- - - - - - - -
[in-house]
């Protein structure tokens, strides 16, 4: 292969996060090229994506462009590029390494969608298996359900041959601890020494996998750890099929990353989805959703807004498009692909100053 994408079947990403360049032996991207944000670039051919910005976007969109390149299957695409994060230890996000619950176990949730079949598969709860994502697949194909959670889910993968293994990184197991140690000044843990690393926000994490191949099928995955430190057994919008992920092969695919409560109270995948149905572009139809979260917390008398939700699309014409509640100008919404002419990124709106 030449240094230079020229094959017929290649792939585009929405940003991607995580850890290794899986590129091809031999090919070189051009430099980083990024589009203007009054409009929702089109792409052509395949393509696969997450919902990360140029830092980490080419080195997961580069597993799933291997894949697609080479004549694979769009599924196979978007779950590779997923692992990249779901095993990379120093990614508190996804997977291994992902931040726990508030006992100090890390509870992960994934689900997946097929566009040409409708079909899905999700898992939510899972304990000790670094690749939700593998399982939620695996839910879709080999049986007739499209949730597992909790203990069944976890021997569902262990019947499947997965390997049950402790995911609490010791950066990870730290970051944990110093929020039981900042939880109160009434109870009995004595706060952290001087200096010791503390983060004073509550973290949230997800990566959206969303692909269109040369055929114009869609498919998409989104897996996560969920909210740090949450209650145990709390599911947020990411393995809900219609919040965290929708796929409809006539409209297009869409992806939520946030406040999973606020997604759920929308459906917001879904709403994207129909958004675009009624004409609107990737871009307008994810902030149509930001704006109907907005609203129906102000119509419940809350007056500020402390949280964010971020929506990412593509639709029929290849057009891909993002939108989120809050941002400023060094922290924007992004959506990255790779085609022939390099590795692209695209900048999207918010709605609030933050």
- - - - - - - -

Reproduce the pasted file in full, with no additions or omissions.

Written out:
[in-house]
């Protein structure tokens, strides 16, 4: 292969996060090229994506462009590029390494969608298996359900041959601890020494996998750890099929990353989805959703807004498009692909100053 994408079947990403360049032996991207944000670039051919910005976007969109390149299957695409994060230890996000619950176990949730079949598969709860994502697949194909959670889910993968293994990184197991140690000044843990690393926000994490191949099928995955430190057994919008992920092969695919409560109270995948149905572009139809979260917390008398939700699309014409509640100008919404002419990124709106 030449240094230079020229094959017929290649792939585009929405940003991607995580850890290794899986590129091809031999090919070189051009430099980083990024589009203007009054409009929702089109792409052509395949393509696969997450919902990360140029830092980490080419080195997961580069597993799933291997894949697609080479004549694979769009599924196979978007779950590779997923692992990249779901095993990379120093990614508190996804997977291994992902931040726990508030006992100090890390509870992960994934689900997946097929566009040409409708079909899905999700898992939510899972304990000790670094690749939700593998399982939620695996839910879709080999049986007739499209949730597992909790203990069944976890021997569902262990019947499947997965390997049950402790995911609490010791950066990870730290970051944990110093929020039981900042939880109160009434109870009995004595706060952290001087200096010791503390983060004073509550973290949230997800990566959206969303692909269109040369055929114009869609498919998409989104897996996560969920909210740090949450209650145990709390599911947020990411393995809900219609919040965290929708796929409809006539409209297009869409992806939520946030406040999973606020997604759920929308459906917001879904709403994207129909958004675009009624004409609107990737871009307008994810902030149509930001704006109907907005609203129906102000119509419940809350007056500020402390949280964010971020929506990412593509639709029929290849057009891909993002939108989120809050941002400023060094922290924007992004959506990255790779085609022939390099590795692209695209900048999207918010709605609030933050």